But fortunately All Over Albany (AOA) published photos sent to them by their readers, so we have a permanent record of the enormity of this short flood. What that photographic record shows, clear to anyone who has followed the history, is that we can’t fault the occasional heavy storms or blame the problem on Global Warming. The problem is that the storm drains and sewers of the City of Albany have been denied repair and upgrading by our City government for so long that today they can no longer reliably perform the function for which they were built.

After The Flood, Beaverkill Manhole In Washington Park After The Flood, Beaverkill Manhole In Washington Park

The most serious and widespread flooding was caused by the spectacular failure of the storm drain line that concerns me the most, The Beaverkill. This major line, which is supposed to be strictly a street drain, runs through my neighborhood and often stinks of raw sewage. I’ve written about The Beaverkill before, let me remind you of the route that it runs through the City, and show you how it caused the greatest damage to our City.

The Beaverkill is actually a river that was buried in the 1800s. Approaching downtown Albany from the west, it runs through a big pipe underneath Elberon Place, although many years ago when I was working on a couple of houses along Elberon, I observed that if you dug about 18 inches into the cellar floors of the houses there was watery mud. In other words, during normal times The Beaverkill under Elberon is not confined to the pipe.

So take a look at this photo of Elberon Place during the flood, courtesy of AOA. The Tuesday Evening Flood made it pretty clear that the pipe under the street is not adequate for the job:

The Beaverkill Owns Elberon Place For A Few Hours The Beaverkill Owns Elberon Place For A Few Hours

From Elberon Place The Beaverkill runs into Washington Park and becomes exposed as Washington Park Lake. One could say that the lake is The Beaverkill. The lake, of course, overflowed causing serious damage to the landscaping and lakeside amenities:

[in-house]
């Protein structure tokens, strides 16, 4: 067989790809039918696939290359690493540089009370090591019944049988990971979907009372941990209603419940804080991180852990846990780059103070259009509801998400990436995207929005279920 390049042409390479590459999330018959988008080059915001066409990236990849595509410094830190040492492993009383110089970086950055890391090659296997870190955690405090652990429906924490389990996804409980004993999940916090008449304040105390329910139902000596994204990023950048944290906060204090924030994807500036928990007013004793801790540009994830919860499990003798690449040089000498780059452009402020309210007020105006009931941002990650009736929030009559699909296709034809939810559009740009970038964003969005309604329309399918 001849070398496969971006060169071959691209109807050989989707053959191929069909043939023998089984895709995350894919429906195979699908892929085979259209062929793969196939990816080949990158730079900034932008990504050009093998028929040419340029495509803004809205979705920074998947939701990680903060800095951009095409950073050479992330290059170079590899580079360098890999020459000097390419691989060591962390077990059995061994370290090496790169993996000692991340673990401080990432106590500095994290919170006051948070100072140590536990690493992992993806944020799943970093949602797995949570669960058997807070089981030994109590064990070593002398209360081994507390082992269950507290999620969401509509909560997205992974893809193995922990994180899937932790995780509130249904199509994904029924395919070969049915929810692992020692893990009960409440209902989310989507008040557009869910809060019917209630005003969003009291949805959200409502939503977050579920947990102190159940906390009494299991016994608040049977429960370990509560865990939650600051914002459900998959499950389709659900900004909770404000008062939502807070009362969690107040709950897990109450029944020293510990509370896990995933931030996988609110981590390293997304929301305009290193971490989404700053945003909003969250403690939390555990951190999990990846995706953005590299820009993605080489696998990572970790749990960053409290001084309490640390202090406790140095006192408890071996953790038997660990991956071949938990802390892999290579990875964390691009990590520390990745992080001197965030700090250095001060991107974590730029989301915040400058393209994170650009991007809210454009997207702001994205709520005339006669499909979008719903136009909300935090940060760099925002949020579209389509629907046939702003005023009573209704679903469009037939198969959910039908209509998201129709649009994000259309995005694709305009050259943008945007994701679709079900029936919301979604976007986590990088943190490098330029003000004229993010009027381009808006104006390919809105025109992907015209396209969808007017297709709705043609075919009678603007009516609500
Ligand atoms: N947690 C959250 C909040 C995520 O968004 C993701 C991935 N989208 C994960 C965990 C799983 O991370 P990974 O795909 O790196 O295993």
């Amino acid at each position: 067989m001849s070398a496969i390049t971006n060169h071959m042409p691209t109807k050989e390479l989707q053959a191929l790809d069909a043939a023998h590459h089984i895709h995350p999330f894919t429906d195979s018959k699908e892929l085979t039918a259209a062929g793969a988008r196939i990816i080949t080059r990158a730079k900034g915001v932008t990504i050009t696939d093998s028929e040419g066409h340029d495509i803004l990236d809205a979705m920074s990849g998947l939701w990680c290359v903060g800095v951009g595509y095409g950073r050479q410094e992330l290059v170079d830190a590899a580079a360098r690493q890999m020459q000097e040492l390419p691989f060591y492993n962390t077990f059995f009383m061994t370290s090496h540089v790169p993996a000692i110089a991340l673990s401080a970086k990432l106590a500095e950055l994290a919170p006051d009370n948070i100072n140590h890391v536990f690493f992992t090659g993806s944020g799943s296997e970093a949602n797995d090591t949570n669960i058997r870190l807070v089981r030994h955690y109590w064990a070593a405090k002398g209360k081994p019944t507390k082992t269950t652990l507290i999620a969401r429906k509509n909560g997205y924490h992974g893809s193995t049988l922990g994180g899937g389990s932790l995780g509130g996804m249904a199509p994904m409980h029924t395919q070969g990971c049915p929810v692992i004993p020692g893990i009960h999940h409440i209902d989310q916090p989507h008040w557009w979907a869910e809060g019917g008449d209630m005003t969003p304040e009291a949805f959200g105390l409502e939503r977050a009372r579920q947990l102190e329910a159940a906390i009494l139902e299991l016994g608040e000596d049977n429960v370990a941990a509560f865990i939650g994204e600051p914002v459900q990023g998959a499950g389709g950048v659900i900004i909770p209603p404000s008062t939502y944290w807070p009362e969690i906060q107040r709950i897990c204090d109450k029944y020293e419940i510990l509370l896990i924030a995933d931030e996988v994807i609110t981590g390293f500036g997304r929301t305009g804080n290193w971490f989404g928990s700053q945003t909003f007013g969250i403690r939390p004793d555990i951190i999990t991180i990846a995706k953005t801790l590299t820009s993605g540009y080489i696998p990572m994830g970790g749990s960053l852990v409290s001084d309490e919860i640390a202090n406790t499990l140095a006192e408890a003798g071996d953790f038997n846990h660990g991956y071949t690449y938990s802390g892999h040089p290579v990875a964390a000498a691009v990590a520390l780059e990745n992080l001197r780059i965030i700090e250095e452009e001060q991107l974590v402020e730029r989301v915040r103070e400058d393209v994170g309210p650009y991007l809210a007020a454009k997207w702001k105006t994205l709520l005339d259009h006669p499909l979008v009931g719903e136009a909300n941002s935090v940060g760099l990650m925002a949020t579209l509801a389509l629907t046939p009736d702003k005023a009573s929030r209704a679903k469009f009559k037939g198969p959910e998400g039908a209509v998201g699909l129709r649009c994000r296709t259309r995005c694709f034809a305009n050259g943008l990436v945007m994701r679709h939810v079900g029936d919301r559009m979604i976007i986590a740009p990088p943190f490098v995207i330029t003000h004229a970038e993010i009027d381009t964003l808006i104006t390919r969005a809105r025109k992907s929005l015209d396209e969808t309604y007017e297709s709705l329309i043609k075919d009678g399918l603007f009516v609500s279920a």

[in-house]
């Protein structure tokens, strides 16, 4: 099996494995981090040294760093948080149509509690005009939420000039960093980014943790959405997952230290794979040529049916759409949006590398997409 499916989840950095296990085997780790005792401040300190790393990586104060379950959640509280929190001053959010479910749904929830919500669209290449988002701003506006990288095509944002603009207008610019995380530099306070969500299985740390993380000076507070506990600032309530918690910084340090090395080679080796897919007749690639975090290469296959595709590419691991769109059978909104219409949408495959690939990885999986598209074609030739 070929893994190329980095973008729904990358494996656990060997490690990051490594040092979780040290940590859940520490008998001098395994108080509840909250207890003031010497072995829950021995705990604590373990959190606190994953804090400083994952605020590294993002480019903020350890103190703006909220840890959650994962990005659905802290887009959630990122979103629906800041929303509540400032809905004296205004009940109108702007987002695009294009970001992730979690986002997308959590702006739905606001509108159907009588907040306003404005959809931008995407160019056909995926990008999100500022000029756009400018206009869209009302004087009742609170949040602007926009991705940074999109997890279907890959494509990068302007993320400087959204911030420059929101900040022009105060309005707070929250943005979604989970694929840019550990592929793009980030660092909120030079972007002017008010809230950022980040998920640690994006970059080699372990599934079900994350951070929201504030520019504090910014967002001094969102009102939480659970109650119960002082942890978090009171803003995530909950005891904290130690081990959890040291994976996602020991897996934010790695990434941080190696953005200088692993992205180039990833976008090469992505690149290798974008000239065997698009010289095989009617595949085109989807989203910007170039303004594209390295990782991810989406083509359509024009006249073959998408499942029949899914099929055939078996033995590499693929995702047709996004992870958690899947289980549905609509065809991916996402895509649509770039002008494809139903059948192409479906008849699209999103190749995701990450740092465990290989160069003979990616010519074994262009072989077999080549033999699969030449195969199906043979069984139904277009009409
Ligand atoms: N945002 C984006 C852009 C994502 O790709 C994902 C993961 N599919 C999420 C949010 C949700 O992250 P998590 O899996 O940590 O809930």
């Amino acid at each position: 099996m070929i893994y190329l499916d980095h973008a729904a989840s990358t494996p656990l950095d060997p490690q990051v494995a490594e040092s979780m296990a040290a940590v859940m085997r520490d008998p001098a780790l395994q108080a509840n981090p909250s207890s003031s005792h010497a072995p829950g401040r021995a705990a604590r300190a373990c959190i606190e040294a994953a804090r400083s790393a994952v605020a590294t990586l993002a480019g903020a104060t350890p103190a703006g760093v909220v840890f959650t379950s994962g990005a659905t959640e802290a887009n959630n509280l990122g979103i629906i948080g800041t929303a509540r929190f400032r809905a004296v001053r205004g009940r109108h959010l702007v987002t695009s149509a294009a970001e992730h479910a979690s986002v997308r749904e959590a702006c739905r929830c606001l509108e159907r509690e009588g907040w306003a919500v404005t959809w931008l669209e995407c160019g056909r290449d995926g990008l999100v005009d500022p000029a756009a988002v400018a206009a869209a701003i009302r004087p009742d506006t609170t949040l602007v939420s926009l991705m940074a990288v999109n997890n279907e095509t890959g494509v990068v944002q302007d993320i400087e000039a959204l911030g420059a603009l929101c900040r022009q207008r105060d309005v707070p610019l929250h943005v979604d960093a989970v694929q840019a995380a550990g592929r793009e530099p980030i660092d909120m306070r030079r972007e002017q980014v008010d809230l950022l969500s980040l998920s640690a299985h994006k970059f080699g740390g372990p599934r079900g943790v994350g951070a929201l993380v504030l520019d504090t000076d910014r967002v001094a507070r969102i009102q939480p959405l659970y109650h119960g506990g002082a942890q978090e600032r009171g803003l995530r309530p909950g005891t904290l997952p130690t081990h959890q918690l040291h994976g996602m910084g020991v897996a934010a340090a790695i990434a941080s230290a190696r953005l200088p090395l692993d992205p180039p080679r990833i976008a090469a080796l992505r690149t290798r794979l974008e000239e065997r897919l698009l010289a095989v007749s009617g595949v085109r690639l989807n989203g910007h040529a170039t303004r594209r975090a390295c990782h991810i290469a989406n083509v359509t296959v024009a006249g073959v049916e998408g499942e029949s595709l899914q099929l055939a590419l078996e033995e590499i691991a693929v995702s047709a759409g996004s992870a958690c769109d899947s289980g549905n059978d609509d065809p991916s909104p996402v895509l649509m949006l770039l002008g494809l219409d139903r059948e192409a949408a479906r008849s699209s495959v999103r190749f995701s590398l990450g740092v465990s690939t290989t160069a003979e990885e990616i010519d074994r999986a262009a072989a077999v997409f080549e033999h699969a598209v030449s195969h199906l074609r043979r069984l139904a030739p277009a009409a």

Washington Park Lakehouse Flooded Washington Park Lakehouse Flooded

Washington Park Lake becomes an underground river again, draining into a pipe that crosses Madison Avenue at New Scotland Avenue. The river runs directly underneath the low part of New Scotland, and at the intersection where that road starts to climb uphill to Albany Medical Center, the pipe-bound river makes an abrupt left and travels under Myrtle Avenue. This low part of New Scotland was flooded:

Lower New Scotland Avenue Near Madison Lower New Scotland Avenue Near Madison

This Park South neighborhood is the source of sewage that has been increasingly directed into the Beaverkill by the massive redevelopment oriented around Albany Med. Although the redevelopment project has been greatly increasing the population density of the neighborhood with offices and apartments, there has been no effective work done to increase the capacity of the pipes carrying away wastewater from these new buildings and from the ever-expanding hospital.

And it goes without saying that no new sewer lines have been built for these new sewer users. Instead what we have is a greater reliance on the existing sewer lines running through the neighborhood, which weren’t able to handle the demand before the redevelopment. But now there’s a whole lot of new toilets flushing poop and piss into these inadequate Park South sewers, and all that human waste has to go somewhere.

That somewhere is the Beaverkill storm drain line. Downtown Albany has a Combined Sewer Overflow (CSO) system, which is supposed to use the sewer lines as a backup in case of heavy rains like what we just experienced. But in practice, and particularly with the Beaverkill, the storm drain ends up acting as a sewage overflow. The opening paragraph of the Wikipedia on CSOs sums up the problem nicely:

A combined sewer is a type of sewer system that collects sanitary sewage and stormwater runoff in a single pipe system. Combined sewers can cause serious water pollution problems due to combined sewer overflows, which are caused by large variations in flow between dry and wet weather. This type of sewer design is no longer used in building new communities, but many older cities continue to operate combined sewers.